Logo for: TheDream.us

Kevin Ortiz

Country of Origin: Mexico

Age of Arrival: 12 years old

Hometown: Orlando, FL

Degree: Finance

I believe that there are 3 components to the “Key to Joy.” Set high standards for yourself, have low expectations from others towards you and dream big!

When I received DACA in the fall of 2013, I knew it was time. It was time for my deferred dream to explode. It was time to return to college. I finally had an identification card and enough savings to start college without getting into ridiculous debt. Even if I had to get student loans, I was not stopping! Then, I found TheDream.US scholarship and the world changed. Receiving the generous scholarship helped me beyond the money – it helped me psychologically. I finally felt that I had someone in my corner. I had someone who believed in me. The support pushed me into high gear.

During my senior year of high school, I was a Dual Enrollment Student with Valencia Community College. By the time I graduated high school in 2008, I had earned 33 college credits thanks to dual enrollment courses and AP classes. I graduated with a 4.3 GPA and was well on my way to college. At least, that is what my teachers thought. My dream for a college education turned into a dream deferred. DACA didn’t exist in 2008. Florida in-state tuition for select undocumented students did not exist in 2008, and federal aid for undocumented students still does not exist.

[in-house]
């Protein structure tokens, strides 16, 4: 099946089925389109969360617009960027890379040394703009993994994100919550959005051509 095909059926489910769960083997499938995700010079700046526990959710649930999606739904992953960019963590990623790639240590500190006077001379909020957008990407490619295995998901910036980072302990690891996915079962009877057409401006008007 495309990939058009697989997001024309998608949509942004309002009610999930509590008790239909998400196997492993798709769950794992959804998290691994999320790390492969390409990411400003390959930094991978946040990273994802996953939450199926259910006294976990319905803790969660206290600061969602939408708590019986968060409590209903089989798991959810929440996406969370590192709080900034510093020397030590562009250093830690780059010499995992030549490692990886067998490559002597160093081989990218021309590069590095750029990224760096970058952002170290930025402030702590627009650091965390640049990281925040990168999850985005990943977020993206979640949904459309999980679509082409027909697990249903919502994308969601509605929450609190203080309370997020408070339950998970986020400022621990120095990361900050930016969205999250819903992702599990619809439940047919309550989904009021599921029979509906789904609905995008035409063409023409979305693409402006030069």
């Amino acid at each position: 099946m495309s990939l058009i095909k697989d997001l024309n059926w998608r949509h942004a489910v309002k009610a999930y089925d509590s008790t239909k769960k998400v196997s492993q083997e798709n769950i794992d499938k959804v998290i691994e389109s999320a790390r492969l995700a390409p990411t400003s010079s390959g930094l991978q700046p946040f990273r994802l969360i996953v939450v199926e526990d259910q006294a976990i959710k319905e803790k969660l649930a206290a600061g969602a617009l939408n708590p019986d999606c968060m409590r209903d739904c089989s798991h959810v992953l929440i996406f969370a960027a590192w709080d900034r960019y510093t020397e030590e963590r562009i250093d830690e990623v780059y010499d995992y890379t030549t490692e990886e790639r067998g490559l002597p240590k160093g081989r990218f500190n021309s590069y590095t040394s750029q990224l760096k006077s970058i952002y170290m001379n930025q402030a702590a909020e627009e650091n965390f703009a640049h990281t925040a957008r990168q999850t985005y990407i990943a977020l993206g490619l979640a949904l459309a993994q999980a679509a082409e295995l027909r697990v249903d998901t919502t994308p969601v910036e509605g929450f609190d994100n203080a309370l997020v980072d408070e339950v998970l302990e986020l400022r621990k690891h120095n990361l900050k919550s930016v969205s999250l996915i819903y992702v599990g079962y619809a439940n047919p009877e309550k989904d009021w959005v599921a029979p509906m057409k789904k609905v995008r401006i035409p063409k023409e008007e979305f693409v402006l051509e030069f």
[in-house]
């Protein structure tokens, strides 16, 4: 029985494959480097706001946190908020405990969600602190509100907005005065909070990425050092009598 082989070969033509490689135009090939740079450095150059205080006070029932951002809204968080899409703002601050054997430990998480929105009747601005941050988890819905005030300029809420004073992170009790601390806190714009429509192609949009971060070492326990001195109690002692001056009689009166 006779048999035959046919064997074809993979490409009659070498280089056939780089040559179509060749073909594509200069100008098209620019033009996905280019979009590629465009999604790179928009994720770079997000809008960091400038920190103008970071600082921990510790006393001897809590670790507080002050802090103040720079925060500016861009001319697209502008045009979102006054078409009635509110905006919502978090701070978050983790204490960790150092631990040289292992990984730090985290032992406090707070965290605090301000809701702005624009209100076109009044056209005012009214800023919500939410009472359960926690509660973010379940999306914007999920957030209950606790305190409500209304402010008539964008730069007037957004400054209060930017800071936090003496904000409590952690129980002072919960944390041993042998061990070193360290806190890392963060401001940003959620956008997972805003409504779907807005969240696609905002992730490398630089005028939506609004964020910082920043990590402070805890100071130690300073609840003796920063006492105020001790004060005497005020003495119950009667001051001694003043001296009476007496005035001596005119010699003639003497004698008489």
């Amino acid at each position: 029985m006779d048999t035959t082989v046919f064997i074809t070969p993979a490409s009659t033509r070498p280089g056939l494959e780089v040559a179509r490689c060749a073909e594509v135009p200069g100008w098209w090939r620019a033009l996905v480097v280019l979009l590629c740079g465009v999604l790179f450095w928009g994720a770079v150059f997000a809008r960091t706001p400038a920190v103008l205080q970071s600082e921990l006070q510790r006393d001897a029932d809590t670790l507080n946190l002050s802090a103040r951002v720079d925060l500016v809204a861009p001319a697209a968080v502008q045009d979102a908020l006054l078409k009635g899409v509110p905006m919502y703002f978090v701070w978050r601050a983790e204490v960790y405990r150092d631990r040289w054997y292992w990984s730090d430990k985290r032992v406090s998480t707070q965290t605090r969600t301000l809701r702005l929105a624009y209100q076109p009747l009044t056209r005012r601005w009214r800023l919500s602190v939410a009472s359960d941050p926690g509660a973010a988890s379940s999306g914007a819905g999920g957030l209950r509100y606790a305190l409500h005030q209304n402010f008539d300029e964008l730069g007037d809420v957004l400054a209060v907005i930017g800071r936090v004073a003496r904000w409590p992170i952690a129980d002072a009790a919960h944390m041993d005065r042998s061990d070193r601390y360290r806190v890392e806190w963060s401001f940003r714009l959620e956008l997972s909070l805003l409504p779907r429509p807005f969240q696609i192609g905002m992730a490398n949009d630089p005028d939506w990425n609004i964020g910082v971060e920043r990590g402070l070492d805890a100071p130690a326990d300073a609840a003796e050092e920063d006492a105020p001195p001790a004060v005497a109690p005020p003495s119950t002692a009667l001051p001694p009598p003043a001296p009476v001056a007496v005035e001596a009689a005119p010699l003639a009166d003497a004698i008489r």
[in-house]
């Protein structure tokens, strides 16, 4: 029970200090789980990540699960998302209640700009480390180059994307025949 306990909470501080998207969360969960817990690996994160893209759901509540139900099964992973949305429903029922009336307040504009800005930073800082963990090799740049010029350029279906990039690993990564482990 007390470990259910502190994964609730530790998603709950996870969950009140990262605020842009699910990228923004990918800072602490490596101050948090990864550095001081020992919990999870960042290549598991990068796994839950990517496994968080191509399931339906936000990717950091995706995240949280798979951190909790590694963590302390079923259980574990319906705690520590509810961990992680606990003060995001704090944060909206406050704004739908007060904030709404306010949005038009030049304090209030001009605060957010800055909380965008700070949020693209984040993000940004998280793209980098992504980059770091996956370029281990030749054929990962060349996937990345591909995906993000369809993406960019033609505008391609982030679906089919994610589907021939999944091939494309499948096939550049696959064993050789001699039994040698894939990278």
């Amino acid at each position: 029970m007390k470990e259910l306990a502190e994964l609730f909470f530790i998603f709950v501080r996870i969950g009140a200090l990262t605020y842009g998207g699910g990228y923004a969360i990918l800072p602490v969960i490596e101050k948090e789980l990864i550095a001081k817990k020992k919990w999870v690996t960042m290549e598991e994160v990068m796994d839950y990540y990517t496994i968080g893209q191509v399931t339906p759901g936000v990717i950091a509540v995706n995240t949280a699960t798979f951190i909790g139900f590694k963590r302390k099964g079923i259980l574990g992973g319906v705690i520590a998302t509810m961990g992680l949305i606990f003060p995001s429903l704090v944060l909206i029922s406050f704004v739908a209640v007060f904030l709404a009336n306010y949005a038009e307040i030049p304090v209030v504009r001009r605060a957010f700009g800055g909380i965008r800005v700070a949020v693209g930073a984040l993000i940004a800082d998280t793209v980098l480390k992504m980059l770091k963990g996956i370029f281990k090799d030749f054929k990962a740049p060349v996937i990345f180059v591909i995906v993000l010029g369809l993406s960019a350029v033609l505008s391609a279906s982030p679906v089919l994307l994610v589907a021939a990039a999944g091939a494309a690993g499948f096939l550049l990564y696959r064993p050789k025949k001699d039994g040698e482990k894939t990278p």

Despite these obstacles, I always knew that one I would go to college. Someday, the stars would align and I needed to be ready. So, I saved my money. In 2014, with the help of DACA, in-state tuition, and the money I saved working fulltime for six years, I returned with a vengeance to Valencia College. I would graduate with my associates degree and a 4.0 in the summer of 2015.

In the fall of 2015, I transferred to University of Central Florida to pursue a bachelor’s degree in business administration. It made sense to stay in Orlando – I could save on housing, support my family, and continue my job as a line cook. While attending college, I continued to work 30 hours a week in a restaurant. During my first semester at UCF, I enrolled in 6 classes and kept my job. It wasn’t easy, but the decision was worth it. I got straight A’s that semester and made it to the President’s Honor Roll.

My second semester at UCF, everything changed. I realized that a degree would not guarantee a job upon graduation. If I was going to get my dream job, I had to engage beyond the academics. My new mentality led me to complete three internships – an unpaid marketing internship with Prospera USA, a non-profit organization supporting Hispanic entrepreneurs in Florida; an unpaid portfolio management internship with Ameriprise Financial Services; and an internship with Boeing Commercial Airplanes in Seattle, WA. To intern with the greatest airplane manufacturer in the world was by far the greatest experience of my college career, as it allowed me to grow as a business individual and experience a new city in the Pacific Northwest. It simply would not have been possible without DACA.